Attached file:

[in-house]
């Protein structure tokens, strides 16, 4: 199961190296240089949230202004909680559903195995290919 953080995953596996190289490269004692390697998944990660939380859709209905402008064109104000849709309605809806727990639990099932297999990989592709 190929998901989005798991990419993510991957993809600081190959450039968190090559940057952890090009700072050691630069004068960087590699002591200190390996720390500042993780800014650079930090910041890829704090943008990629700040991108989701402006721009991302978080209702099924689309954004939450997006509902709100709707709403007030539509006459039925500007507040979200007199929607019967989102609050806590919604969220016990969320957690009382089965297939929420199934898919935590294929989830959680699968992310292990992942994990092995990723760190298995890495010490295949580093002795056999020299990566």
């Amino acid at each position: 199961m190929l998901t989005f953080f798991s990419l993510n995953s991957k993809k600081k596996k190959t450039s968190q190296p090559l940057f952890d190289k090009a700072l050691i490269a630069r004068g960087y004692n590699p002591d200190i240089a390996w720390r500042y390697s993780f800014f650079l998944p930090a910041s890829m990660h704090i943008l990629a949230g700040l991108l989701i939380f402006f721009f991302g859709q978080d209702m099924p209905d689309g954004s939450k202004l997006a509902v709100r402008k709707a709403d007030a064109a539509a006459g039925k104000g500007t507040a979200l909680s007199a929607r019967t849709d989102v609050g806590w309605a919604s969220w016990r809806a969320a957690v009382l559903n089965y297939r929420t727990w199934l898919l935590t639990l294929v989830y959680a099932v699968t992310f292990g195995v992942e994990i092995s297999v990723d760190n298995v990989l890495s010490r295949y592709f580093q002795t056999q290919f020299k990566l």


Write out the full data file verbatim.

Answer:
[in-house]
């Protein structure tokens, strides 16, 4: 199961190296240089949230202004909680559903195995290919 953080995953596996190289490269004692390697998944990660939380859709209905402008064109104000849709309605809806727990639990099932297999990989592709 190929998901989005798991990419993510991957993809600081190959450039968190090559940057952890090009700072050691630069004068960087590699002591200190390996720390500042993780800014650079930090910041890829704090943008990629700040991108989701402006721009991302978080209702099924689309954004939450997006509902709100709707709403007030539509006459039925500007507040979200007199929607019967989102609050806590919604969220016990969320957690009382089965297939929420199934898919935590294929989830959680699968992310292990992942994990092995990723760190298995890495010490295949580093002795056999020299990566």
């Amino acid at each position: 199961m190929l998901t989005f953080f798991s990419l993510n995953s991957k993809k600081k596996k190959t450039s968190q190296p090559l940057f952890d190289k090009a700072l050691i490269a630069r004068g960087y004692n590699p002591d200190i240089a390996w720390r500042y390697s993780f800014f650079l998944p930090a910041s890829m990660h704090i943008l990629a949230g700040l991108l989701i939380f402006f721009f991302g859709q978080d209702m099924p209905d689309g954004s939450k202004l997006a509902v709100r402008k709707a709403d007030a064109a539509a006459g039925k104000g500007t507040a979200l909680s007199a929607r019967t849709d989102v609050g806590w309605a919604s969220w016990r809806a969320a957690v009382l559903n089965y297939r929420t727990w199934l898919l935590t639990l294929v989830y959680a099932v699968t992310f292990g195995v992942e994990i092995s297999v990723d760190n298995v990989l890495s010490r295949y592709f580093q002795t056999q290919f020299k990566l």